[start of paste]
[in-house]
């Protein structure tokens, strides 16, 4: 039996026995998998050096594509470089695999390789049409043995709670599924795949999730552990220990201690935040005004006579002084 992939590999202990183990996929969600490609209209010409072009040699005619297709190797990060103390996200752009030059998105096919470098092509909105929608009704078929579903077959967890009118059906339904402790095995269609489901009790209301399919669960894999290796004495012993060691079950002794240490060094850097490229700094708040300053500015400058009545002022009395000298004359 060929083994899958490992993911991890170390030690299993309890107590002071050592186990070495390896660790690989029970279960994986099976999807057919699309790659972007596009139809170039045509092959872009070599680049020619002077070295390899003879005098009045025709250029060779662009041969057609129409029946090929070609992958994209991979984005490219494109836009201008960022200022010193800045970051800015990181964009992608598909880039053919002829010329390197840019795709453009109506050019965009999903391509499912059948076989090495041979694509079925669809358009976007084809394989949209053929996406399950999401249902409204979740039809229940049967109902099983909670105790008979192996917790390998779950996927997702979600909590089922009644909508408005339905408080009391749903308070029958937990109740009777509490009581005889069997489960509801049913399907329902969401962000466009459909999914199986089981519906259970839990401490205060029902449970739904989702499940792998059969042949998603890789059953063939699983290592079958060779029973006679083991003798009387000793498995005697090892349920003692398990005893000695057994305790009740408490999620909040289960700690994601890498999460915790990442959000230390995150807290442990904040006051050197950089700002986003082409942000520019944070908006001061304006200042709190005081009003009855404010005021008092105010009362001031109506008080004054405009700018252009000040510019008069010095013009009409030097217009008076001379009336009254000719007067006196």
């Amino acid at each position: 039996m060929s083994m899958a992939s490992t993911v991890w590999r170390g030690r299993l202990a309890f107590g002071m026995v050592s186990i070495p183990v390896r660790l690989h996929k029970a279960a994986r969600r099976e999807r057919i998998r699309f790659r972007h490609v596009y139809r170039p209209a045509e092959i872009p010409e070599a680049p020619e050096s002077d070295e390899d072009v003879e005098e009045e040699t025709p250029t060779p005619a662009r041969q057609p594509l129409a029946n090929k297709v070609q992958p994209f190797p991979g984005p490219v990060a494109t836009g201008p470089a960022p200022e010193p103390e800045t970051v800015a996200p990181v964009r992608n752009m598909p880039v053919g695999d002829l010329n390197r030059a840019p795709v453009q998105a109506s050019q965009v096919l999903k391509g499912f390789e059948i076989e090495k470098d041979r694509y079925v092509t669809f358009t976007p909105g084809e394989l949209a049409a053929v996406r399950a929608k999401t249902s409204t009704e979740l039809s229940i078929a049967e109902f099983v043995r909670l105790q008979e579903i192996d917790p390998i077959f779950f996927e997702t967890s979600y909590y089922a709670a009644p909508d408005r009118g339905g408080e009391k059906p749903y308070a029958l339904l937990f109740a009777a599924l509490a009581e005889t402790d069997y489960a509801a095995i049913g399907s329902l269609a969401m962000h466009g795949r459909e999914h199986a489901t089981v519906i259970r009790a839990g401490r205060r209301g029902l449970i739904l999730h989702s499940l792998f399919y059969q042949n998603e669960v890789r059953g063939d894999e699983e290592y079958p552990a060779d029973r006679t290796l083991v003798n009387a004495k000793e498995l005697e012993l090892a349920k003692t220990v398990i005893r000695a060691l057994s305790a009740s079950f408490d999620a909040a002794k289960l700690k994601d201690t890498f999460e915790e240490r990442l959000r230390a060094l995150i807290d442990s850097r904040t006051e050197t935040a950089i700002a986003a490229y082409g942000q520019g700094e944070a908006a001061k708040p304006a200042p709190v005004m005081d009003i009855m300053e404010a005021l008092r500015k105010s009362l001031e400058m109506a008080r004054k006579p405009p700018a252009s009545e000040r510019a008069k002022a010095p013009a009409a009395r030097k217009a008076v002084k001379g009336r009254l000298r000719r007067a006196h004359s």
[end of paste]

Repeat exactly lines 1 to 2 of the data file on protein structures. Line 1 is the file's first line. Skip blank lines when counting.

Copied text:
[in-house]
């Protein structure tokens, strides 16, 4: 039996026995998998050096594509470089695999390789049409043995709670599924795949999730552990220990201690935040005004006579002084 992939590999202990183990996929969600490609209209010409072009040699005619297709190797990060103390996200752009030059998105096919470098092509909105929608009704078929579903077959967890009118059906339904402790095995269609489901009790209301399919669960894999290796004495012993060691079950002794240490060094850097490229700094708040300053500015400058009545002022009395000298004359 060929083994899958490992993911991890170390030690299993309890107590002071050592186990070495390896660790690989029970279960994986099976999807057919699309790659972007596009139809170039045509092959872009070599680049020619002077070295390899003879005098009045025709250029060779662009041969057609129409029946090929070609992958994209991979984005490219494109836009201008960022200022010193800045970051800015990181964009992608598909880039053919002829010329390197840019795709453009109506050019965009999903391509499912059948076989090495041979694509079925669809358009976007084809394989949209053929996406399950999401249902409204979740039809229940049967109902099983909670105790008979192996917790390998779950996927997702979600909590089922009644909508408005339905408080009391749903308070029958937990109740009777509490009581005889069997489960509801049913399907329902969401962000466009459909999914199986089981519906259970839990401490205060029902449970739904989702499940792998059969042949998603890789059953063939699983290592079958060779029973006679083991003798009387000793498995005697090892349920003692398990005893000695057994305790009740408490999620909040289960700690994601890498999460915790990442959000230390995150807290442990904040006051050197950089700002986003082409942000520019944070908006001061304006200042709190005081009003009855404010005021008092105010009362001031109506008080004054405009700018252009000040510019008069010095013009009409030097217009008076001379009336009254000719007067006196």